Gazing at my PowerPoint I spontaneously picked up on a fifth theme, that of totality (of which more at the end).


At this point I returned belatedly to the point of my talk. I considered three possible applications of the themes I had identified in my discussion of DCR.


Global sociology cannot simply be occidental sociology writ large, not least because it remains distinctively masculine, white and colonialist. No more can it simply be a matter of displacing occidental sociology with a ‘southern’ rival. I drew on the writings of Santos to suggest that (a) a ‘sociology of absences’ is indicated: that is, hearing the voices of the marginalized and silenced (allowing for an ‘insurgent cosmopolitanism’). Such a sociology of absences requires complementing by (b) a ‘theory of translation’: local struggles leading to ‘mutual intelligibility’. Finally, Santos refers to (c) Manifesto practices, or an emergent sociology beyond the occidental and the local.


Drawing this time on my own ‘work in progress’ with Sasha Scambler, I alluded to two notable absences. Absent, first, from Michael Marmot’s otherwise impressive WHO and UK Reports on health inequalities is any reference either to the contradictions of (financial) capitalism or to class as a real social structure/ relation, that is, as a causally efficacious mechanism. Marmot’s Reports are sanitized attempts to influence policy. ‘I want to make a difference in the real world Graham’, he used to say to me. ‘You haven’t made a difference’, I used to reply, ‘ and you are denying the existence of the real world’. Of course he is an epidemiologist not a sociologist, and I remain an admirer of his tireless campaigning.

No less absent in this domain of enquiry, second, is any reference to what I have come to cal the ‘governing oligarchy’. The literature on health inequalities is overwhelmingly socio-epidemiological in orientation and typically relies on secondary analyses of large data sets that do not permit identification of that fraction of the 1% who rule, and whose strategic decision-making leads indirectly to the premature deaths and impairment of the disadvantaged. The primary ‘serial’ killers thus slip away to their tax havens unseen and unaccountable.


Drawing directly on the analysis by Andreassen, Kjehshus and Tjora, I noted two absences here. The first is startling. It is the absence of a learning curve. Regardless of an accumulation of evidence to the contrary, funders and managers alike have not lost a jot of faith in the potential of eHealth to provide health and social care more effectively and efficiently than more orthodox hands-on services. Their faith has transmuted into a kind of Sartrian ‘bad faith’. Second, there is an absence of awareness and interest in the unintended consequences of what has become an unerringly optimistic series of pilot investigations of ICT innovation, many of which have led to monies being diverted to other, alternative ends.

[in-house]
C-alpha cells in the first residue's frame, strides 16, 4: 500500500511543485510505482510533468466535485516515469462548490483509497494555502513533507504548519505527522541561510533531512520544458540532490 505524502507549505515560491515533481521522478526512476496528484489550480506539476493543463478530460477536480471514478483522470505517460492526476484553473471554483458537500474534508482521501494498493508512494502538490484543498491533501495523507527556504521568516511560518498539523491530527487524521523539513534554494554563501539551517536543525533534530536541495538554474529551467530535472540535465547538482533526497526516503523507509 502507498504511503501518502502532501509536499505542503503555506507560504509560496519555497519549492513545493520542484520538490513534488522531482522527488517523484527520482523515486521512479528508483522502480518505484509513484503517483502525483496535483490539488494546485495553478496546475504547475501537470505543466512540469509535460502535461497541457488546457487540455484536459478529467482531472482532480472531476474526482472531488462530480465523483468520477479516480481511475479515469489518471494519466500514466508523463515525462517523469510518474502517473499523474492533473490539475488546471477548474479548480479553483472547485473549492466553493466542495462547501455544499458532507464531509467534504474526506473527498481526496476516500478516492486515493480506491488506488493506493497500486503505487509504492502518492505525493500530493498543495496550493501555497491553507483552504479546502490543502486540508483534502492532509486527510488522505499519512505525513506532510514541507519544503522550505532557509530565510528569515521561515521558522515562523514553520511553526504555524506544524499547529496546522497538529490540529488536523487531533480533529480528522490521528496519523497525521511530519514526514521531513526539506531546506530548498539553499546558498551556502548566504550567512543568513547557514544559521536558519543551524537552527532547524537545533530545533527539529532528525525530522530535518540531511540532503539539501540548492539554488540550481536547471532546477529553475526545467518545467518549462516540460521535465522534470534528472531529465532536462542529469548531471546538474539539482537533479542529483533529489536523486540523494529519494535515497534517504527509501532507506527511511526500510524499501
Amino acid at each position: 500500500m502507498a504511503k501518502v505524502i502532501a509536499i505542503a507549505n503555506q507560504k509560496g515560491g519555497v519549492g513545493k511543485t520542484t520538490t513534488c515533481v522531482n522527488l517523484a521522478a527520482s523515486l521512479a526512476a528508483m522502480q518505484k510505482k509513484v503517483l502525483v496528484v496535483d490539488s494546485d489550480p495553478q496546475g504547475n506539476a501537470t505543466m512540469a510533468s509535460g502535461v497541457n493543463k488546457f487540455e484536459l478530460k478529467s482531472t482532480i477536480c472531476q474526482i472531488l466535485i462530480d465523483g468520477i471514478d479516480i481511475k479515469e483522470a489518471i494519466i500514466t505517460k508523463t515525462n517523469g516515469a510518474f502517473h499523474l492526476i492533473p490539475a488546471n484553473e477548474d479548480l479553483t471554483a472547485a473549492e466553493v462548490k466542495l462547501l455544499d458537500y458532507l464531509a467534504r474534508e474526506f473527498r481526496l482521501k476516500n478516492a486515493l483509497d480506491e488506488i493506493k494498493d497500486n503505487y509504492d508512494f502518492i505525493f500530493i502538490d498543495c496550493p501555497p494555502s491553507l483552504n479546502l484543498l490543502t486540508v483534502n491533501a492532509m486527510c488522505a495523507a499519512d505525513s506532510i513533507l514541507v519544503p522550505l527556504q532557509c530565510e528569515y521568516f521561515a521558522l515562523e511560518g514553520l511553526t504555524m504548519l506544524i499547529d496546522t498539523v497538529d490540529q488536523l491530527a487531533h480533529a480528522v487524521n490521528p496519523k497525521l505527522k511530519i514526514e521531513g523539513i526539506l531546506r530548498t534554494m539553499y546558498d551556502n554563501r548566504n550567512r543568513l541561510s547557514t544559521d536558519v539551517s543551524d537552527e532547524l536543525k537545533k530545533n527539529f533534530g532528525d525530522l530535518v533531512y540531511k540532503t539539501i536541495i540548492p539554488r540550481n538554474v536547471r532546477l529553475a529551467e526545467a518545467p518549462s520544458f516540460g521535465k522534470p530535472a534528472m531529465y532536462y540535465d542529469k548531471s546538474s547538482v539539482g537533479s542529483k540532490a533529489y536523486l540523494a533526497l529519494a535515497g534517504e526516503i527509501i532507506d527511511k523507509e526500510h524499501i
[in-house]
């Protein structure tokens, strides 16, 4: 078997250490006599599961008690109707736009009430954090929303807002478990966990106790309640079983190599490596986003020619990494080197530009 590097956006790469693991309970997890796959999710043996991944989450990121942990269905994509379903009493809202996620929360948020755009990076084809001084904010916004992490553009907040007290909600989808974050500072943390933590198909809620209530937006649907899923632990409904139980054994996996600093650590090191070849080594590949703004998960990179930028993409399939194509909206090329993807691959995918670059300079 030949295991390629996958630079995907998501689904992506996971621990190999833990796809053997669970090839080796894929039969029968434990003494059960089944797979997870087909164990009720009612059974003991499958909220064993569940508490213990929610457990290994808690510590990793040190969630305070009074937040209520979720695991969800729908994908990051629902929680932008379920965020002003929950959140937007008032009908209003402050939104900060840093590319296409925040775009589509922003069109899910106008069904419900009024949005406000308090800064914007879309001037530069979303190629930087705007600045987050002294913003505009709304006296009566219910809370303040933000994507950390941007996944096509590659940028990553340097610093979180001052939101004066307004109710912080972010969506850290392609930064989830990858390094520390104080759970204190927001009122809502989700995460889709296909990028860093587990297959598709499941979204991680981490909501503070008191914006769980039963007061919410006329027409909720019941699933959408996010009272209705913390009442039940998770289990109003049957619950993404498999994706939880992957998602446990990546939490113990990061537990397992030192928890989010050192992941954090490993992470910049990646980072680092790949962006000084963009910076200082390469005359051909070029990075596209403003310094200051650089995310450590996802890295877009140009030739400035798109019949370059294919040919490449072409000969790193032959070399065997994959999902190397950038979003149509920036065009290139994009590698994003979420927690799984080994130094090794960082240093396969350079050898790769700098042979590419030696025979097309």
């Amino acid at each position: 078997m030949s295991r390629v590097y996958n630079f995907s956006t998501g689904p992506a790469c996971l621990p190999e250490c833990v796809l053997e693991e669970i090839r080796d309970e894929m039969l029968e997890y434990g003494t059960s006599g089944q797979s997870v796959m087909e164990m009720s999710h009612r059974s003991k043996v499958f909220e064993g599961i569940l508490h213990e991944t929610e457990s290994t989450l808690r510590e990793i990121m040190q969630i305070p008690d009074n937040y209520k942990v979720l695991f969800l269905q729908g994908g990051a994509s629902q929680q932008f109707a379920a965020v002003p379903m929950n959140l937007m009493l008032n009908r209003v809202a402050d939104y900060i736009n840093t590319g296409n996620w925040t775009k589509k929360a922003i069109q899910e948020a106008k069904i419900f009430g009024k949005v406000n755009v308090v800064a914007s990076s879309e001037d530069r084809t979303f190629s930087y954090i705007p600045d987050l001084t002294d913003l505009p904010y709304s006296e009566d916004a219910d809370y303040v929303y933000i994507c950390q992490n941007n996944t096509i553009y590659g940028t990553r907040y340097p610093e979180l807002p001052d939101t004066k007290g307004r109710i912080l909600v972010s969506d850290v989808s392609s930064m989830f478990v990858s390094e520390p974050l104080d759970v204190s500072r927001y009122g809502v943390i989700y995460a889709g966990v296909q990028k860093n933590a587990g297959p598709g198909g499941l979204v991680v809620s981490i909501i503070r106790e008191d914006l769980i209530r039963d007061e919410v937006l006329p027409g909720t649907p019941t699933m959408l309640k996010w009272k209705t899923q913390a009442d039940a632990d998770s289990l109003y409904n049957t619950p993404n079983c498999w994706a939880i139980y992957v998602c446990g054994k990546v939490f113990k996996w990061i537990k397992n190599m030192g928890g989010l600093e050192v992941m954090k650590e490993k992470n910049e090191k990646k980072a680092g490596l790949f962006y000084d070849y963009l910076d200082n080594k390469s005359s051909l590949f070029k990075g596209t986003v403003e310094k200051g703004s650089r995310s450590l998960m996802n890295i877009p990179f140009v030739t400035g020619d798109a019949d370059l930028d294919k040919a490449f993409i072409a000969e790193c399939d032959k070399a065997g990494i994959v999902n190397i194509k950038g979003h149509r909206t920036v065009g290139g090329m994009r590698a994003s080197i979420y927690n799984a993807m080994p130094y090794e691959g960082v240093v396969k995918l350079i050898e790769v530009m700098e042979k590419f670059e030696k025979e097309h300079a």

Sasha and I included this passage in our latest paper:

‘comprehensively versed in what Schutz called the ‘natural attitude’, we very easily assume that ‘what is, must be’, that the socially structured world we inhabit is some kind of logical and necessary endpoint. Absence teaches us different and difference, opens us alternate ‘possible worlds’: ‘what is need not be’.

Finally, a brief return to totality. Bhaskar insists as part and parcel of his explication of negative dialectics that attention is paid to the related notion of totality. What this means in the proverbial nutshell, and for us here, is that micro- and meso-sociological studies should always be set in the context of (a macro-understanding of) society as a whole. None of ‘global sociology’, ‘health inequalities’ or ‘ICTs and health’ can be accounted for sociologically in the absence of an understanding of the contradictions of financial capitalism. And he’s right.


Andreassen,H, Kjekshus,L & Tjora,A (2015) Survival of the project: a case study of ICT innovation in health care. Social Science and Medicine 132 62-69.

Santos,B (2001) Nuestra America: reinventing a subaltern paradigm of recognition and redistribution. Theory, Culture and Society 18 185-217.

Scambler,G & ScamblerS (In Press) Theorizing health inequalities: the untapped potential of dialectical critical realism. Social Theory and Health.